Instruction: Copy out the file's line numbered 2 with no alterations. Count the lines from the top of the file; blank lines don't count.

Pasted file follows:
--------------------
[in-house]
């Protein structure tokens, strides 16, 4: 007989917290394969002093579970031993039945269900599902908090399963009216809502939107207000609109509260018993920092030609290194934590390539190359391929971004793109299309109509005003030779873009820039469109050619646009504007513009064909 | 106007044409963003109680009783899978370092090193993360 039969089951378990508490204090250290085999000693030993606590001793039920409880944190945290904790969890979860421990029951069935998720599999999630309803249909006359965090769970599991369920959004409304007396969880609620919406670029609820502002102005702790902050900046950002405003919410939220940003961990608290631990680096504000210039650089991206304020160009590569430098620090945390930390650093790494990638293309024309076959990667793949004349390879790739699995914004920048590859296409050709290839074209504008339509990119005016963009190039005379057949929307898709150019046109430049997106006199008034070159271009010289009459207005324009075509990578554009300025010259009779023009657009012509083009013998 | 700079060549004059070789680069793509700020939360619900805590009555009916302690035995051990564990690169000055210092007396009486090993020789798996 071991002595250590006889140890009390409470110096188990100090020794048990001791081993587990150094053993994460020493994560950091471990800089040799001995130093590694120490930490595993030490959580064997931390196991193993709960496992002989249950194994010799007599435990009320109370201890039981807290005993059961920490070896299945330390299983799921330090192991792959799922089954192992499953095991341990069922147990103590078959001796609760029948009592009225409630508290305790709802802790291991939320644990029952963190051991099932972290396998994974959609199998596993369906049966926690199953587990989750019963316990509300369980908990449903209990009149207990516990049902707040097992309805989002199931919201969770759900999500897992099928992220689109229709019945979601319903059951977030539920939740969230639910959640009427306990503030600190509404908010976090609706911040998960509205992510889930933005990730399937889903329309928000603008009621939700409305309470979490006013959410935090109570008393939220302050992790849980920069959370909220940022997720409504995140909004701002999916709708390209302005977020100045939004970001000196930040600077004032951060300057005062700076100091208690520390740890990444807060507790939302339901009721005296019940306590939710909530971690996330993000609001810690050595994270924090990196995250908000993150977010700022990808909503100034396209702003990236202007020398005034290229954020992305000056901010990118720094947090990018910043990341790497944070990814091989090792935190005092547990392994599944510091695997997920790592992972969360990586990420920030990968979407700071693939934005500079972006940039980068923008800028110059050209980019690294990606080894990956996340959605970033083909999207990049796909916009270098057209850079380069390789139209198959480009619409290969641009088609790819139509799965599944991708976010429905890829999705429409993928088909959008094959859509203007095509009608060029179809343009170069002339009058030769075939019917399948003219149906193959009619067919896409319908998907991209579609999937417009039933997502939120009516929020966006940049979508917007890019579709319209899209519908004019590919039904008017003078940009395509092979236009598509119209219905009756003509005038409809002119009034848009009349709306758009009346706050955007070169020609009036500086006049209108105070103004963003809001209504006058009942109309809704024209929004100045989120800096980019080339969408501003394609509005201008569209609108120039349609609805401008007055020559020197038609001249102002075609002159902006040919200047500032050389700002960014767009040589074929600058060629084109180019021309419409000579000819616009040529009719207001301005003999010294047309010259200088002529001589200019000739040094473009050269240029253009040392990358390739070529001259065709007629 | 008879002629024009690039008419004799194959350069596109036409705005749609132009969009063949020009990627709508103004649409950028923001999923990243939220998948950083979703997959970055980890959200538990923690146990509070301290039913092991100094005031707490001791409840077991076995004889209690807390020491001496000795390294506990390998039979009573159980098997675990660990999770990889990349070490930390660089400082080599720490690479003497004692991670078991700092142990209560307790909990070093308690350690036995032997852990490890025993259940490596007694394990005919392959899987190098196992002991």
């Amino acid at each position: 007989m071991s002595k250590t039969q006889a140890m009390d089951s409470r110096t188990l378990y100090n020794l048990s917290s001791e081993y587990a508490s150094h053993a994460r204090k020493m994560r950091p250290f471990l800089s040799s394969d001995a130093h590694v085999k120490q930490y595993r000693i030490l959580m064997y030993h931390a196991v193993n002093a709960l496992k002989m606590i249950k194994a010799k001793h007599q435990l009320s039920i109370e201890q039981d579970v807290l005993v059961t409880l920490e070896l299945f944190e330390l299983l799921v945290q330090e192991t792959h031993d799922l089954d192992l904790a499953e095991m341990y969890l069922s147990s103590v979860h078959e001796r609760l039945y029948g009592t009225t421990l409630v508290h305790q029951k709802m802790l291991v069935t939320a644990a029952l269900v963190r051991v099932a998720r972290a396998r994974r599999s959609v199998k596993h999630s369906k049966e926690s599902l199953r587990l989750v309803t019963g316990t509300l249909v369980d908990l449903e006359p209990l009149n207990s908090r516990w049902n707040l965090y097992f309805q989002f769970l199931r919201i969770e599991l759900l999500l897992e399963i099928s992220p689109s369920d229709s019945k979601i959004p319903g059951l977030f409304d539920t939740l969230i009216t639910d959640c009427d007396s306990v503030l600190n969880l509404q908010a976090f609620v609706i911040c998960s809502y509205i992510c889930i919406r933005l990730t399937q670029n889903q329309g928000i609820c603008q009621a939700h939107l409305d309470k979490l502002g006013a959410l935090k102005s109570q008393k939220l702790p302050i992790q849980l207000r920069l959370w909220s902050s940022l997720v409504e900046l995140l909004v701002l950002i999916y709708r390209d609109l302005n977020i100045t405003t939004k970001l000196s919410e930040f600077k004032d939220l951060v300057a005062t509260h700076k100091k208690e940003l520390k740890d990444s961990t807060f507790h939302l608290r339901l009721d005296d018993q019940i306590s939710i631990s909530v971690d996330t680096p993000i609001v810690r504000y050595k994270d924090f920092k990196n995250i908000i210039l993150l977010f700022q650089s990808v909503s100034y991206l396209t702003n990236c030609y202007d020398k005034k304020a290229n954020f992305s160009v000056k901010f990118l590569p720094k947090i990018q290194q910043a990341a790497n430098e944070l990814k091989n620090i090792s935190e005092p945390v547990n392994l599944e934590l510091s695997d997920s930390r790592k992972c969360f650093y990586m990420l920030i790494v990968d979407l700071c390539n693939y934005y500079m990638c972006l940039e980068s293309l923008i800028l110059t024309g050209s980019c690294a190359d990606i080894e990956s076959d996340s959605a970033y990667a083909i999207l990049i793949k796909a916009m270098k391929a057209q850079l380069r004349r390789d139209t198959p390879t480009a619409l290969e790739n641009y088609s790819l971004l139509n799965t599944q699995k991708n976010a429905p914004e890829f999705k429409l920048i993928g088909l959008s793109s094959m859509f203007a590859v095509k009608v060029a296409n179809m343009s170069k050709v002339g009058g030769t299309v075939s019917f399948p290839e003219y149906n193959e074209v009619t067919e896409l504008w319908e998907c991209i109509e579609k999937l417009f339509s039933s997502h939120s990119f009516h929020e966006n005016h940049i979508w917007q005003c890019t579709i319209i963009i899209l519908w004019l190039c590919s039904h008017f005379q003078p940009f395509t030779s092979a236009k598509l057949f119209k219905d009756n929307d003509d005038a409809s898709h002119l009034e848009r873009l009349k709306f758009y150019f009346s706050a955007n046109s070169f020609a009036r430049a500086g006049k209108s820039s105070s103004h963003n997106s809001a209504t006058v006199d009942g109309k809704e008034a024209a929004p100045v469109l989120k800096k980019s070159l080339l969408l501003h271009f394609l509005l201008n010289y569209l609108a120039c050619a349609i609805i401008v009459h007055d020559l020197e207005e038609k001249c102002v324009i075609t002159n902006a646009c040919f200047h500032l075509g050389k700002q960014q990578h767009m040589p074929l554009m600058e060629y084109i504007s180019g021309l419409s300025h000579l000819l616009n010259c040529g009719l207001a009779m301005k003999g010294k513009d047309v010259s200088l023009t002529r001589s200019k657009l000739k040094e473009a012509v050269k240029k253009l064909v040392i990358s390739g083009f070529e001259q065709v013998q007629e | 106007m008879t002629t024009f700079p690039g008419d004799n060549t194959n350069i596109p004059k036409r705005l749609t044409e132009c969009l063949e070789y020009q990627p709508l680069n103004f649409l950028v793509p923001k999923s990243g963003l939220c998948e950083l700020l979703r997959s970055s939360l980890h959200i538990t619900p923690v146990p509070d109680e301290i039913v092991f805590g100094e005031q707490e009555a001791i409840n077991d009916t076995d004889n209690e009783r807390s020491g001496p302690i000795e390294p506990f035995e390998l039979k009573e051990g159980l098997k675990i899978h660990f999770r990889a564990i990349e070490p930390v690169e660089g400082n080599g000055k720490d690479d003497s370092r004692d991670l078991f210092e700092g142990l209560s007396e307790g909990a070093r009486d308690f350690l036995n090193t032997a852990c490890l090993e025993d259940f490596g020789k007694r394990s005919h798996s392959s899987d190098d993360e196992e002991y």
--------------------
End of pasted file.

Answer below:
């Protein structure tokens, strides 16, 4: 007989917290394969002093579970031993039945269900599902908090399963009216809502939107207000609109509260018993920092030609290194934590390539190359391929971004793109299309109509005003030779873009820039469109050619646009504007513009064909 | 106007044409963003109680009783899978370092090193993360 039969089951378990508490204090250290085999000693030993606590001793039920409880944190945290904790969890979860421990029951069935998720599999999630309803249909006359965090769970599991369920959004409304007396969880609620919406670029609820502002102005702790902050900046950002405003919410939220940003961990608290631990680096504000210039650089991206304020160009590569430098620090945390930390650093790494990638293309024309076959990667793949004349390879790739699995914004920048590859296409050709290839074209504008339509990119005016963009190039005379057949929307898709150019046109430049997106006199008034070159271009010289009459207005324009075509990578554009300025010259009779023009657009012509083009013998 | 700079060549004059070789680069793509700020939360619900805590009555009916302690035995051990564990690169000055210092007396009486090993020789798996 071991002595250590006889140890009390409470110096188990100090020794048990001791081993587990150094053993994460020493994560950091471990800089040799001995130093590694120490930490595993030490959580064997931390196991193993709960496992002989249950194994010799007599435990009320109370201890039981807290005993059961920490070896299945330390299983799921330090192991792959799922089954192992499953095991341990069922147990103590078959001796609760029948009592009225409630508290305790709802802790291991939320644990029952963190051991099932972290396998994974959609199998596993369906049966926690199953587990989750019963316990509300369980908990449903209990009149207990516990049902707040097992309805989002199931919201969770759900999500897992099928992220689109229709019945979601319903059951977030539920939740969230639910959640009427306990503030600190509404908010976090609706911040998960509205992510889930933005990730399937889903329309928000603008009621939700409305309470979490006013959410935090109570008393939220302050992790849980920069959370909220940022997720409504995140909004701002999916709708390209302005977020100045939004970001000196930040600077004032951060300057005062700076100091208690520390740890990444807060507790939302339901009721005296019940306590939710909530971690996330993000609001810690050595994270924090990196995250908000993150977010700022990808909503100034396209702003990236202007020398005034290229954020992305000056901010990118720094947090990018910043990341790497944070990814091989090792935190005092547990392994599944510091695997997920790592992972969360990586990420920030990968979407700071693939934005500079972006940039980068923008800028110059050209980019690294990606080894990956996340959605970033083909999207990049796909916009270098057209850079380069390789139209198959480009619409290969641009088609790819139509799965599944991708976010429905890829999705429409993928088909959008094959859509203007095509009608060029179809343009170069002339009058030769075939019917399948003219149906193959009619067919896409319908998907991209579609999937417009039933997502939120009516929020966006940049979508917007890019579709319209899209519908004019590919039904008017003078940009395509092979236009598509119209219905009756003509005038409809002119009034848009009349709306758009009346706050955007070169020609009036500086006049209108105070103004963003809001209504006058009942109309809704024209929004100045989120800096980019080339969408501003394609509005201008569209609108120039349609609805401008007055020559020197038609001249102002075609002159902006040919200047500032050389700002960014767009040589074929600058060629084109180019021309419409000579000819616009040529009719207001301005003999010294047309010259200088002529001589200019000739040094473009050269240029253009040392990358390739070529001259065709007629 | 008879002629024009690039008419004799194959350069596109036409705005749609132009969009063949020009990627709508103004649409950028923001999923990243939220998948950083979703997959970055980890959200538990923690146990509070301290039913092991100094005031707490001791409840077991076995004889209690807390020491001496000795390294506990390998039979009573159980098997675990660990999770990889990349070490930390660089400082080599720490690479003497004692991670078991700092142990209560307790909990070093308690350690036995032997852990490890025993259940490596007694394990005919392959899987190098196992002991």